China is holding elections for people's representatives at the county and township levels. The difference this time is that the usual practice of the communist government recommending candidates has been challenged, and some independent candidates and human rights activists are actively running for elections. However, analysts say these independent candidates, instead of receiving election funds, have been suppressed.
According to the regulations of the Standing Committee of the Tenth People's Congress of China, the election season for town and county representatives in mainland China started on July 1, 2006 and will end on Dec. 31, 2007.
Prominent Human Rights Activists Run in Elections
According to a report in Asia Weekly , one distinction of the ongoing campaigns is that the authority of local governments to nominate and control candidates has been challenged, and a group of rights advocates who have acted for years through unofficial channels as the voice of the people, have stepped forward and are actively involved in elections. This independent group now wants to speak for the people on a formal platform—China's parliament.
Lu Banglie, who was detained by authorities for getting involved in human rights advocacy in Taishi Village, Fanyu City, Guangdong Province; Zou Tao of Shenzhen City, who once led a campaign to boycott high real estate prices; and college teacher Xu Zhiyong of Beijing University of Postal Communication, who was picked as one of the Men of the Year 2005 by Asia Weekly , have either signed up to run or expressed an intention to run in the elections.
Paving the Way for a 'New and Broader Path?'
Mr. Hu Ping, editor-in-chief of Beijing Spring and a famous political commentator, said in an interview, “I think it's quite significant that so many human rights advocates stepped forward to participate in local elections. Although the people's representative at the county and township levels is a low-ranking position and the role he can play is limited, too, it is still a meaningful step forward. If everyone sticks to this practice, it may lead to a new and broader path.”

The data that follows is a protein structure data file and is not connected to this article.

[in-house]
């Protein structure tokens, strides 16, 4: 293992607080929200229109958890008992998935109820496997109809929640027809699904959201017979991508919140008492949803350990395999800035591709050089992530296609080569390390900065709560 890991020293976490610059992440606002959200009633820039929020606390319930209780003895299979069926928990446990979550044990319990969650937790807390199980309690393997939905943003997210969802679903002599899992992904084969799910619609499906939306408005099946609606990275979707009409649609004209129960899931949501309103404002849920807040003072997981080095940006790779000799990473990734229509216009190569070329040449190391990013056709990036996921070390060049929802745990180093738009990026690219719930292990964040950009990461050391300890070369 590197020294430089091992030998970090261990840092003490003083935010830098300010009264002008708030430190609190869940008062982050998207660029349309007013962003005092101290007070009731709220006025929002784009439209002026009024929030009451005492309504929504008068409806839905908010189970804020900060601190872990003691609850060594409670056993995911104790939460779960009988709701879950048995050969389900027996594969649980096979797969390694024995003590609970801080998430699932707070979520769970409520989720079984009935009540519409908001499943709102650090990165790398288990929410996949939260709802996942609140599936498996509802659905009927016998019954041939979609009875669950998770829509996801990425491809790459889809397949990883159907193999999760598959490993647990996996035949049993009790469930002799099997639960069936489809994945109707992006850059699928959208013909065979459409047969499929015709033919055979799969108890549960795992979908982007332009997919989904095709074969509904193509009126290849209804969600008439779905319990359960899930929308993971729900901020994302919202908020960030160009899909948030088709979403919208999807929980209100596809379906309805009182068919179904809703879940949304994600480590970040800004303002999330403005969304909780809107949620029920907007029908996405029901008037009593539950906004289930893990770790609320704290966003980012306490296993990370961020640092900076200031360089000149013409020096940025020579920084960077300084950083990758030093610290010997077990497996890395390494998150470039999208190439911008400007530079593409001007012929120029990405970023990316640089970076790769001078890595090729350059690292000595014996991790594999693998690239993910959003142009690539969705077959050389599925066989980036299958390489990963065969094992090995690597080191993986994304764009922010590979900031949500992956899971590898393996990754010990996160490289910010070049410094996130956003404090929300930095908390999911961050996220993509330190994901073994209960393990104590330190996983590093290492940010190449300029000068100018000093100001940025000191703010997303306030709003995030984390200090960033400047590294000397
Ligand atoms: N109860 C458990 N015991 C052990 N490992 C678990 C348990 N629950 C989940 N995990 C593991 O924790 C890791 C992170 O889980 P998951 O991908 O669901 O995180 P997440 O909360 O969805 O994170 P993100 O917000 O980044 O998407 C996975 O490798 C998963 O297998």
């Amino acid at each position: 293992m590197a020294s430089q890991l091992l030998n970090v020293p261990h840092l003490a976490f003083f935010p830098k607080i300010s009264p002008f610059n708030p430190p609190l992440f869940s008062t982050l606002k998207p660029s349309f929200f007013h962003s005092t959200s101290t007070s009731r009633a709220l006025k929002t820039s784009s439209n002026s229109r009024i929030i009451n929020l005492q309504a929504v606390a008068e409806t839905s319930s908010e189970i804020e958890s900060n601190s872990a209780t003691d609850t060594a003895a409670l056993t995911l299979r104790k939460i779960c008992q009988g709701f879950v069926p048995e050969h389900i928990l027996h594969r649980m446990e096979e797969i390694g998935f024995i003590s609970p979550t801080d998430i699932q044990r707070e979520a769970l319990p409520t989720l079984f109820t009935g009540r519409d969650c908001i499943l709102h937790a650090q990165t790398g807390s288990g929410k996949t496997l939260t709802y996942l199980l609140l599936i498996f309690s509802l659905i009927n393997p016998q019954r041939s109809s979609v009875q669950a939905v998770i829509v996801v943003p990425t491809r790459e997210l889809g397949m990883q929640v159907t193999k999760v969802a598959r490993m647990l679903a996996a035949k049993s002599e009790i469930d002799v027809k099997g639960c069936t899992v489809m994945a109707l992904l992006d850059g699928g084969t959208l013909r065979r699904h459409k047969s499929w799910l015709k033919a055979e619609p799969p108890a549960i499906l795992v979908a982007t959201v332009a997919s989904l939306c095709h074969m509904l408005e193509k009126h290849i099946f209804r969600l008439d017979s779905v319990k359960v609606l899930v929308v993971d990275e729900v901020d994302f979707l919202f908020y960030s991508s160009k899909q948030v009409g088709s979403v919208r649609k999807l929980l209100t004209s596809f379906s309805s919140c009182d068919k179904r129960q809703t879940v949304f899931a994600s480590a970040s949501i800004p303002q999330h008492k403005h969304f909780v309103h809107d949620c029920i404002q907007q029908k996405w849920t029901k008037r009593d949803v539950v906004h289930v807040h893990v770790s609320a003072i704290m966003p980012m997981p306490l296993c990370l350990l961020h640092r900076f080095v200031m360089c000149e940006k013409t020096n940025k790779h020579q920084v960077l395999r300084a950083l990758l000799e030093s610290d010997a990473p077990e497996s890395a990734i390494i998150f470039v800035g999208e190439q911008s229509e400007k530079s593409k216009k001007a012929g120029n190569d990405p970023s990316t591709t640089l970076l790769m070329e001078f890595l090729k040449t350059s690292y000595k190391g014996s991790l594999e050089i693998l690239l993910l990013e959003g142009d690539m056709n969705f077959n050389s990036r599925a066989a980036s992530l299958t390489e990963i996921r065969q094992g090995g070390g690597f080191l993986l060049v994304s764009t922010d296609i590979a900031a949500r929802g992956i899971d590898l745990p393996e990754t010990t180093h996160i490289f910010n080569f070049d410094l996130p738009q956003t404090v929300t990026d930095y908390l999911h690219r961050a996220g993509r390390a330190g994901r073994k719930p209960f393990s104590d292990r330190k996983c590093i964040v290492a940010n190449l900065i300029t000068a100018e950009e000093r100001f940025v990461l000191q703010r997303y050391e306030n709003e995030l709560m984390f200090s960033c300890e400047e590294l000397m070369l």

Some Candidates Are Warned and Fired by Authorities
But the article in Asia Weekly pointed out that the challenges these independent candidates face do not come from constituents; rather, they come from the local governments and communist organizations. These candidates do not have the backing of the governments or communist organizations, so they have no access to resources from election funds, and some of them have received warnings from their employers or have even been fired from their government jobs. Mr. Hu Ping, however, holds that this is something that should be expected.
“That is because the authorities find it hard to accuse you of anything simply on account of your participation in elections as an independent candidate,” Mr. Hu explained. “When they can't do anything about it in the open, they resort to tricks in the dark. Besides, they have full control over the nominations and election resources, so independent candidates face far more daunting challenges. As a result of the obstacles authorities have placed in the way of independent candidates, many people, mainly voters, waver and give up hope.”
Few Independent Candidates
Approximately 500 non-government-sponsored candidates have signed up for elections. Prominent human rights activist Guo Feixiong believes there are too few independent candidates in view of the one billion voters in China. “Moreover, most of these candidates, non-aligned, have not associated themselves closely with intellectuals and civil groups, so they don't have much chance of winning the elections,” Guo said.
“The small number of independent candidates shows the result of tight control and manipulation by the government over the elections,” Mr. Hu Ping commented. “In spite of that, their participation is commendable.
“As everyone knows, the elections are manipulated by the authorities. Besides, local elections such as these can play a very limited political role. That is why most people are callous and indifferent toward them. They are not going to take them too seriously. An overall favorable climate is lacking. Under these circumstances, not many people will step forward.”